Justanne - 13-May-17 @ 5:25 PM
SWISS Airlines is HORRIBLE for disabled individuals. They treat persons with Autism very poorly - from kicking them off flights (as per the news) to making it clear that they will be forced to move seats in favour of "more important persons" such as their elite frequent flyers.
otissito - 14-Apr-17 @ 8:11 PM
HI, Do you have any information about disability facilities on direct flights from India to London. I am essentially looking for fights that have wheel chair friendly toilets. I have tried to research this on the internet but not getting much luck. I am aware that BA purports to have wheel chair accessible toilets on their flights from India to the UK can you kindly confirm this? Are you aware of any other flights that may be accessible? Thanking you in anticipation. Regards, Rishi
Rishi - 20-Feb-17 @ 11:40 AM
I have taken my folding disability scooter on aircraft for several holidays including flying with Ryanair.We have booked flights to Malaga with Ryanair in May next year and they are now saying that I can only take one battery with me as the total permitted wattage is 300 watts.I have two batteries in my scooter at 259 watts each.Taking only one battery severely restricts my mobility whilst on holiday.Has anyone else encountered this problem and is this rule now applied with other airlines?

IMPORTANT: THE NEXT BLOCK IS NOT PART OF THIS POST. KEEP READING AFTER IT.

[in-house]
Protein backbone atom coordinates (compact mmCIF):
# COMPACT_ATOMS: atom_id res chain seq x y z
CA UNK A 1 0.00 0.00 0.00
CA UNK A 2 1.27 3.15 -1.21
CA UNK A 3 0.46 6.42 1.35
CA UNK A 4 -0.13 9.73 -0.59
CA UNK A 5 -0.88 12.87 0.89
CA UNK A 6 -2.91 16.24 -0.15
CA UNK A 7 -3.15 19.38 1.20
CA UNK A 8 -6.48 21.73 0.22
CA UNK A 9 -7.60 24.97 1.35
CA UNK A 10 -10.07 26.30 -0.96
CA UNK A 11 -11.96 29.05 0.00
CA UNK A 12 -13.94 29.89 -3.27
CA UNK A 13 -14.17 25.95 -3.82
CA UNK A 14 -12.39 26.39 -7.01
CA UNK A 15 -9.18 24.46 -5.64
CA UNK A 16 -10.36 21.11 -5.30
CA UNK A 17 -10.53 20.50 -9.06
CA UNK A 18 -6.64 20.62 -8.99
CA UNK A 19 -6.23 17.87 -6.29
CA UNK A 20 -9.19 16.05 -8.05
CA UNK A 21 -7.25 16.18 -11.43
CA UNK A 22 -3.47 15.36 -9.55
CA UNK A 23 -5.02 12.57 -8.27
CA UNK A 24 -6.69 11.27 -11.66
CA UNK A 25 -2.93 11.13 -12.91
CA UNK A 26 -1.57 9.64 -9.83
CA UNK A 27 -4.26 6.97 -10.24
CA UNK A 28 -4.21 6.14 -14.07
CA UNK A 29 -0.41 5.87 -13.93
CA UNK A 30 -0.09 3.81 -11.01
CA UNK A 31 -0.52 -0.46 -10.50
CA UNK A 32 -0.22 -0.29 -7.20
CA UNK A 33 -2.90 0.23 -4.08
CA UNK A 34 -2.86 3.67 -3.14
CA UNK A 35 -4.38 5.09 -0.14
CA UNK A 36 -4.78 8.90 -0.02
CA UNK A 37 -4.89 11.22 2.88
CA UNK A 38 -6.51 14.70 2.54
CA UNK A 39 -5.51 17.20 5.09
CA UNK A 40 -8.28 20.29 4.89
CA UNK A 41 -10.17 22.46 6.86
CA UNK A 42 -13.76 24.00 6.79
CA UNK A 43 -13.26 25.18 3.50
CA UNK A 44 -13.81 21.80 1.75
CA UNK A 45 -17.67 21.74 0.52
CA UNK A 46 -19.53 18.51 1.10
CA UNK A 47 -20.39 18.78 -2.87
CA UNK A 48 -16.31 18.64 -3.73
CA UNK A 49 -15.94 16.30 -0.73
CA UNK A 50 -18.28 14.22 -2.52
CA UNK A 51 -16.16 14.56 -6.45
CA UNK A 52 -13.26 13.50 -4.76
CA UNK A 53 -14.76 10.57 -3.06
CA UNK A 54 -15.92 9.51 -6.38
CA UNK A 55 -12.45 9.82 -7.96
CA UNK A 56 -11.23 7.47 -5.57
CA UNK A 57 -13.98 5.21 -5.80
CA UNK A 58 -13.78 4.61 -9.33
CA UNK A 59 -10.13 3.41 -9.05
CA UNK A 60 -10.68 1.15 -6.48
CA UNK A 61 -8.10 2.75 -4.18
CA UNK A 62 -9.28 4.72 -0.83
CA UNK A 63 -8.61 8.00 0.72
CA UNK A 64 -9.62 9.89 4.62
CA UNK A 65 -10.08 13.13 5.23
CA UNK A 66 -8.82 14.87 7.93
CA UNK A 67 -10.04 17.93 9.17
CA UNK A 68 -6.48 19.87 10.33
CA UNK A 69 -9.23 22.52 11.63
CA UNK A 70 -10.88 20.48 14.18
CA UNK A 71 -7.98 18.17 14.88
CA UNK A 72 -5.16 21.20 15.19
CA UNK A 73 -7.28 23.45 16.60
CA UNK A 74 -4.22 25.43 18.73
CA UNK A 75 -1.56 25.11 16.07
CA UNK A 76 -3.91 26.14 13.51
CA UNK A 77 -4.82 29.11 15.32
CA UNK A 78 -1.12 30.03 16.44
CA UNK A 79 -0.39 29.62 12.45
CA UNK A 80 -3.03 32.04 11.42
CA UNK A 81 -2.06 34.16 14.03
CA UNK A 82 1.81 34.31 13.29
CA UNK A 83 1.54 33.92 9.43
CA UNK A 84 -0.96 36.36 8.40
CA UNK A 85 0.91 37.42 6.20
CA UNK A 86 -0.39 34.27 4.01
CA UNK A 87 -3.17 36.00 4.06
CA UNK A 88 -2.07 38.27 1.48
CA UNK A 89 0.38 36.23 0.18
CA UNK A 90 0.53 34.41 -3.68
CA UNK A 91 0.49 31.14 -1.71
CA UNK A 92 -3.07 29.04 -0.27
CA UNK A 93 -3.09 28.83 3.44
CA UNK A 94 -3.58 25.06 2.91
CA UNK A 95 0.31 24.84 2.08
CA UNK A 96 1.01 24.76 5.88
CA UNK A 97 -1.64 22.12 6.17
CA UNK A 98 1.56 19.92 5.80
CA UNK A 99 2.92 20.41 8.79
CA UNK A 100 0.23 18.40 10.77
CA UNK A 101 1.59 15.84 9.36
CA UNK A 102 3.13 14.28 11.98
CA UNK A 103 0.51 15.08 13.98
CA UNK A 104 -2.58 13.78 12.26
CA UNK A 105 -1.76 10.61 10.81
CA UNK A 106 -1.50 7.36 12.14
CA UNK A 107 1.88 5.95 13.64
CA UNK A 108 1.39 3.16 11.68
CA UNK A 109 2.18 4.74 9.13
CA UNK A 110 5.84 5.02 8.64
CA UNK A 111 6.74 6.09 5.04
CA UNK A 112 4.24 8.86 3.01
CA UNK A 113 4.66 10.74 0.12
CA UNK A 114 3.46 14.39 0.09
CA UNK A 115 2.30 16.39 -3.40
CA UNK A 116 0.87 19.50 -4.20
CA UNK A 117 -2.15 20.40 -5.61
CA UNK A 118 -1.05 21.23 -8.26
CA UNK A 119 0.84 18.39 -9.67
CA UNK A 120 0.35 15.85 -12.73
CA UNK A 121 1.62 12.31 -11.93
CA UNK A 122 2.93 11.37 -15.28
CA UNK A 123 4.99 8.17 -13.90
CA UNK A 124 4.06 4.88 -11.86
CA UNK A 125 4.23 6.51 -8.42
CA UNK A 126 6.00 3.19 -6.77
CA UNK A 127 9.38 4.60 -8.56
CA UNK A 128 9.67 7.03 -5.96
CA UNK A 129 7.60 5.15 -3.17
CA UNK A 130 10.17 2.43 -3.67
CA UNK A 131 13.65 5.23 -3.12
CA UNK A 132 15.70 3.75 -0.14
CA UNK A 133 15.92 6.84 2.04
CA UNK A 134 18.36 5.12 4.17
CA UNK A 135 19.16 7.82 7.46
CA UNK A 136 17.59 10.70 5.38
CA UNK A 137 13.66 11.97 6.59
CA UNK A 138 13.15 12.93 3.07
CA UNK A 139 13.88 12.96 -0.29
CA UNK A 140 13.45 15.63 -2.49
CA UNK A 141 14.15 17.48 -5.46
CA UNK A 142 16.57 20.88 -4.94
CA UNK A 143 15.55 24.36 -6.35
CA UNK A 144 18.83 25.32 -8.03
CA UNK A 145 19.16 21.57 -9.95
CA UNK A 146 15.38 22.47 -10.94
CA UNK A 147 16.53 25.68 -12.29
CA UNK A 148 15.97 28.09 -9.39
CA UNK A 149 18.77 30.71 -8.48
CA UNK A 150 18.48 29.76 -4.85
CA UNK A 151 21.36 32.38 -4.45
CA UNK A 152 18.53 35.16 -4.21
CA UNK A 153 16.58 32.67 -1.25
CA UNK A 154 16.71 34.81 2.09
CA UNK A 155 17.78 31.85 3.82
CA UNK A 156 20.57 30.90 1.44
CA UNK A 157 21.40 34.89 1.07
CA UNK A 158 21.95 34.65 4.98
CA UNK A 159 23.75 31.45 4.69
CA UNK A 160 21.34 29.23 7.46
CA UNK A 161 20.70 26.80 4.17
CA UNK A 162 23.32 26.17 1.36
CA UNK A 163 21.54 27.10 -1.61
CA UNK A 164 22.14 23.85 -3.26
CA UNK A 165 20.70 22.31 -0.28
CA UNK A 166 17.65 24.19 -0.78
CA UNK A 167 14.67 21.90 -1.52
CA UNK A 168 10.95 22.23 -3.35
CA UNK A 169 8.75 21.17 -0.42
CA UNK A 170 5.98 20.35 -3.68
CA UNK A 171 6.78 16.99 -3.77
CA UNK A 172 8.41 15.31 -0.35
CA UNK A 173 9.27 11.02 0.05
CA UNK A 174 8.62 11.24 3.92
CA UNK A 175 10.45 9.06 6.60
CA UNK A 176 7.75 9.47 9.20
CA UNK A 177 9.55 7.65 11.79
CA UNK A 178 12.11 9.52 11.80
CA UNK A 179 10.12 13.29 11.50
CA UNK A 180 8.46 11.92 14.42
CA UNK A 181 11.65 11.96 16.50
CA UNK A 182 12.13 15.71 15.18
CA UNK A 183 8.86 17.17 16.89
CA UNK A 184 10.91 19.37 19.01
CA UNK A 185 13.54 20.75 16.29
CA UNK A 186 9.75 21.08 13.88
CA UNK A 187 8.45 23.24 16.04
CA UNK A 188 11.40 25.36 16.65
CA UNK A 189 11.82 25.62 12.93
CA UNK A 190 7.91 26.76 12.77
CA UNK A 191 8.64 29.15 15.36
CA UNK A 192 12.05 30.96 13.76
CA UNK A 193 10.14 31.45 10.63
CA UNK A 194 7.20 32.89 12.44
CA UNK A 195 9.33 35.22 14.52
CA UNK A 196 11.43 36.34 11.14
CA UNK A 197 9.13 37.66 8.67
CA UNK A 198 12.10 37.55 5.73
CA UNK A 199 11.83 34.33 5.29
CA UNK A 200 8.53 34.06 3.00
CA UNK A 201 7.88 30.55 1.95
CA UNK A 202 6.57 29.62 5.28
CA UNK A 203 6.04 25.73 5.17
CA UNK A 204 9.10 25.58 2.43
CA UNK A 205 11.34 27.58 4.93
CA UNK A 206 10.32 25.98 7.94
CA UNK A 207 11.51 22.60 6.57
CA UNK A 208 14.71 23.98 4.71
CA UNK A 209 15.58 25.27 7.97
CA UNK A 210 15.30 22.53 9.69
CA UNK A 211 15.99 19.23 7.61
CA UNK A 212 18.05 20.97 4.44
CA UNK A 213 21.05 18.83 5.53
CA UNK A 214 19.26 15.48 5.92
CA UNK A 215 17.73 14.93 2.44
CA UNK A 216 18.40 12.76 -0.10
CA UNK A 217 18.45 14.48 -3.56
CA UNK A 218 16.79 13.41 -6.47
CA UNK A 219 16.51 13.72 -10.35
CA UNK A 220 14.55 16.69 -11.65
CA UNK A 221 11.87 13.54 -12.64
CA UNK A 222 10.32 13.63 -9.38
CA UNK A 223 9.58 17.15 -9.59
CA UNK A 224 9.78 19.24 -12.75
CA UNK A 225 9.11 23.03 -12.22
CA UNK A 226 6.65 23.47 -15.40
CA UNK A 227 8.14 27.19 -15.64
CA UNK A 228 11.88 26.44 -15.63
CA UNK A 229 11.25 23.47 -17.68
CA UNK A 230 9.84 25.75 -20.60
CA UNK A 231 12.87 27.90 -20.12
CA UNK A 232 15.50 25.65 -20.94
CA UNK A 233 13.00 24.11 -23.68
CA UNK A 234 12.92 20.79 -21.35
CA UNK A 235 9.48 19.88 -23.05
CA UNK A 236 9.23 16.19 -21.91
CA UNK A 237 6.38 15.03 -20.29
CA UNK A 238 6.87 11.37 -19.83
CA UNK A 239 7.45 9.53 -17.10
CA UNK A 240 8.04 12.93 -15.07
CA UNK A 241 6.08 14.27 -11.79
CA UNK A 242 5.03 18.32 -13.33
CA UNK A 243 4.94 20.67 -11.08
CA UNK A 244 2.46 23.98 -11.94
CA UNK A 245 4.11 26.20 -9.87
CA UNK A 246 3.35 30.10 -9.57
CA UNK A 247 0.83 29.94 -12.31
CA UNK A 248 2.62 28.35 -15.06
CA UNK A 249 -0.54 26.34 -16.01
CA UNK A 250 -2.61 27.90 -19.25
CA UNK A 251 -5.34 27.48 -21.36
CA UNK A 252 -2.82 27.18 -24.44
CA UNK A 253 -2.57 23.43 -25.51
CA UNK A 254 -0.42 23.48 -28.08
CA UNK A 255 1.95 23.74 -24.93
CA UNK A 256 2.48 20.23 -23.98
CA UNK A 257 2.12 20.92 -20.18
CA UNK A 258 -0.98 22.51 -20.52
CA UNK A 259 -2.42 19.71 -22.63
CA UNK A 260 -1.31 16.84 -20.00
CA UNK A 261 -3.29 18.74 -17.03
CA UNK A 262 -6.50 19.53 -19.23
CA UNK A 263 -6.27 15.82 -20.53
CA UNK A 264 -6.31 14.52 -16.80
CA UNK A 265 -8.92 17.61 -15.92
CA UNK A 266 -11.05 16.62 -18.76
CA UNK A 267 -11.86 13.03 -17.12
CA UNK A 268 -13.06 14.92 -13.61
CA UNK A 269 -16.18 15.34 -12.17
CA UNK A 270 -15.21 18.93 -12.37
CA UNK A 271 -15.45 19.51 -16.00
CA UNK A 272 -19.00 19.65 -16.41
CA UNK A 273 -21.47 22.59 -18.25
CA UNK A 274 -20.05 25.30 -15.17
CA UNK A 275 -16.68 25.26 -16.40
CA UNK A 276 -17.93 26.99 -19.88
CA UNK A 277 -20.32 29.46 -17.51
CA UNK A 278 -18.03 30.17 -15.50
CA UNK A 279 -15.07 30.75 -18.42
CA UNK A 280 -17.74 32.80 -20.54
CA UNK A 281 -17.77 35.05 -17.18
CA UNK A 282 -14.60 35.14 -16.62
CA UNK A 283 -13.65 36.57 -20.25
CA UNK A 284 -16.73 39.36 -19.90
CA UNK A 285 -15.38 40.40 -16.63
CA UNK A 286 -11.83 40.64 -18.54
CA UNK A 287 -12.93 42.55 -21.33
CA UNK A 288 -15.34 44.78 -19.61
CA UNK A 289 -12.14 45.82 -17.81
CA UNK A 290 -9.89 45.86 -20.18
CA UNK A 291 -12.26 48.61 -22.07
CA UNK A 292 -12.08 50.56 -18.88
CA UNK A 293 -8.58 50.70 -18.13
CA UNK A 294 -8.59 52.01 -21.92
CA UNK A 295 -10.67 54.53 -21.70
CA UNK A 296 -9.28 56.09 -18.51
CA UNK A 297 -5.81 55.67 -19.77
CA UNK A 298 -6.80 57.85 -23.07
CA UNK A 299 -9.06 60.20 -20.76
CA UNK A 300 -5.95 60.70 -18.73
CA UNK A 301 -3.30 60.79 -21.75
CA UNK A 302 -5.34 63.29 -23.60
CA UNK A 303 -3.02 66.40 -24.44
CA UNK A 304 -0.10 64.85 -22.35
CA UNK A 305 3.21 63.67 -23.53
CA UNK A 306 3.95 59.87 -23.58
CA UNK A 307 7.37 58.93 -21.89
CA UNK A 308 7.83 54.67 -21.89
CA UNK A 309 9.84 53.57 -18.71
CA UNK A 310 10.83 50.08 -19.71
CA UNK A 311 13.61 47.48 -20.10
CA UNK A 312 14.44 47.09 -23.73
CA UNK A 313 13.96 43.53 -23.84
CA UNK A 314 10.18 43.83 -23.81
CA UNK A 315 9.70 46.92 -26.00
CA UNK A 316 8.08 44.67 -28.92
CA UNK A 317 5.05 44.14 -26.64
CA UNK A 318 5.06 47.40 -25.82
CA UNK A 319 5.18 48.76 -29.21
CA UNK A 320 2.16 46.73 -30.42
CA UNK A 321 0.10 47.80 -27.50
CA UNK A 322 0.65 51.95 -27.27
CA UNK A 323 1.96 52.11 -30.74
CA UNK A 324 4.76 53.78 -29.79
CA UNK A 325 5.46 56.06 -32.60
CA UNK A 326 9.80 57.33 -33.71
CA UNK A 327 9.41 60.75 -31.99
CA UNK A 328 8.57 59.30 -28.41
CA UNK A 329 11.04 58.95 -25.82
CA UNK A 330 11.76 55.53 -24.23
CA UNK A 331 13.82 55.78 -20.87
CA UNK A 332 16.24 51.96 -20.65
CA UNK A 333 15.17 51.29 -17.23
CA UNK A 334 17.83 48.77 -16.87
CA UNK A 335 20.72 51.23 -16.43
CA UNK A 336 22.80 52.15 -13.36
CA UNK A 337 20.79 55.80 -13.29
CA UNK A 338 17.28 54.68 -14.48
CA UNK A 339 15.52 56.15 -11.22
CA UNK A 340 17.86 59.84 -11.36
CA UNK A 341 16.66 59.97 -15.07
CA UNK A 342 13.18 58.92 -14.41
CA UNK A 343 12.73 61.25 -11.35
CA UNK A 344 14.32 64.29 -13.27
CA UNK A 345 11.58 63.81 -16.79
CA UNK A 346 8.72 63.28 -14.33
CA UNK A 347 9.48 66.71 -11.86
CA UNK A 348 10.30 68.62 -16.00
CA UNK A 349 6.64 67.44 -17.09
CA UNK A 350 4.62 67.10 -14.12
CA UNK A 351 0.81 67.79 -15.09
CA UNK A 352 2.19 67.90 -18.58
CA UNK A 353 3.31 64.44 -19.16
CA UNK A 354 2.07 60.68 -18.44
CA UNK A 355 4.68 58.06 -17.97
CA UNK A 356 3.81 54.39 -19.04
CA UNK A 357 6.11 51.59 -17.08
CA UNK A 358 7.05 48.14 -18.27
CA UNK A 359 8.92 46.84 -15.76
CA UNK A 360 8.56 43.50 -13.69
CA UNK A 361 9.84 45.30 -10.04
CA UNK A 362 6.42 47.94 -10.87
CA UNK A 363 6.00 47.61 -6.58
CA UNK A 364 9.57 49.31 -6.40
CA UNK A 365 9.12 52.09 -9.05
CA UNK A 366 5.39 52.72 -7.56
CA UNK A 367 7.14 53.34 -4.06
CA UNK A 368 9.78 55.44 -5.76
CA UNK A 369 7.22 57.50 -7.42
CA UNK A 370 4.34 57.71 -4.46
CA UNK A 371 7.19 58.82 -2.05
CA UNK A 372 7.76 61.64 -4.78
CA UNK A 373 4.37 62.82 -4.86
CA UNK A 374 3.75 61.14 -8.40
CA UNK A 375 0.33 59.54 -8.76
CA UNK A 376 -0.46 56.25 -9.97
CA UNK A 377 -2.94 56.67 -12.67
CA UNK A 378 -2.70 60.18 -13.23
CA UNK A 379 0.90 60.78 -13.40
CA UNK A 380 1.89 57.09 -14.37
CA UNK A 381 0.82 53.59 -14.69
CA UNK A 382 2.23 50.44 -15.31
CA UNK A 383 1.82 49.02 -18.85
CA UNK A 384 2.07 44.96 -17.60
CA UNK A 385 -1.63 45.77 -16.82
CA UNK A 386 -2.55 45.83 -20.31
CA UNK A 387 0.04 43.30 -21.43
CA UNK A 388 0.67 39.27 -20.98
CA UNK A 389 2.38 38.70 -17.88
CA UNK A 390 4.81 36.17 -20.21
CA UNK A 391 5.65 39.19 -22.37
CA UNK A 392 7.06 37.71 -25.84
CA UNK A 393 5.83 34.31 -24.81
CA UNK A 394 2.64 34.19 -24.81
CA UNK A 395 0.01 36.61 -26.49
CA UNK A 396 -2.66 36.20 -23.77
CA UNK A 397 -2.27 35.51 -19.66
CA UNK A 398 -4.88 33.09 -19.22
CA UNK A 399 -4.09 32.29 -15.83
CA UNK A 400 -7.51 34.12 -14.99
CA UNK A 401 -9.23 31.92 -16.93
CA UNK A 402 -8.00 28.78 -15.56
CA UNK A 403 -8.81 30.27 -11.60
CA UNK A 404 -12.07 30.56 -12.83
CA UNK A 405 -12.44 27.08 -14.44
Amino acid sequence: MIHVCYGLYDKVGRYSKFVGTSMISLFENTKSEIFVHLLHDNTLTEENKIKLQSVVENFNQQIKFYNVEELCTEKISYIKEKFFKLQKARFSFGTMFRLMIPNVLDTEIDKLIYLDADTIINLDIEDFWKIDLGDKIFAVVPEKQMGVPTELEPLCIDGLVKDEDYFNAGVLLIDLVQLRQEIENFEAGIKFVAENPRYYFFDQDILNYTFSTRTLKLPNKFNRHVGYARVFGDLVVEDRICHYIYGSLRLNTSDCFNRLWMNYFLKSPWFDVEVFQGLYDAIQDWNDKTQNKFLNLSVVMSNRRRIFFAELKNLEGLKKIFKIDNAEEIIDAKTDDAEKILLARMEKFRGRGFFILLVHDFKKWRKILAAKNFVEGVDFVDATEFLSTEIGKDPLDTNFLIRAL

Disabled traveller - 15-Dec-16 @ 3:48 PM
I'm hearing and speech impaired. I want to get for ID card for traveling.
Allan - 5-Dec-16 @ 6:31 PM
just heard back from ryan air they wont allow him to use extra leg room seats because hes got restricted mobility yet he can walk on crutches what a joke
mallrat762003 - 22-Nov-16 @ 11:16 AM
i want to take my son abroad his leg cant bend at the knee properly so needs extra leg room but most wont let disabled people sit in the extra leg room seats ???
mallrat762003 - 21-Nov-16 @ 6:14 PM
My husband has had two knee replacements within a year and required extra leg space because he is unable to sit comfortably. I was shocked to find out we needed to pay extra.
Rosie - 1-Aug-16 @ 6:44 PM
kara66 - Your Question:
Mid-December I flew from Hamburg (Germany) to Phoenix (USA). Of course I needed to take my electric wheelchair with me. British Airways made this and the return one month later a great experience. Two e-mails were enough that they boarded my wheelchair, I got a free seat next to me (although I had not asked for it) and a flight attendant checked on me every hour. And all that at no extra cost. they even opened my food. No need to ask. Great and very dedicated staff. Extremely friendly. I can really recommend British Airways for oversea flights.They even managed to make me feel human again. Thank you for that! It was a six star trip.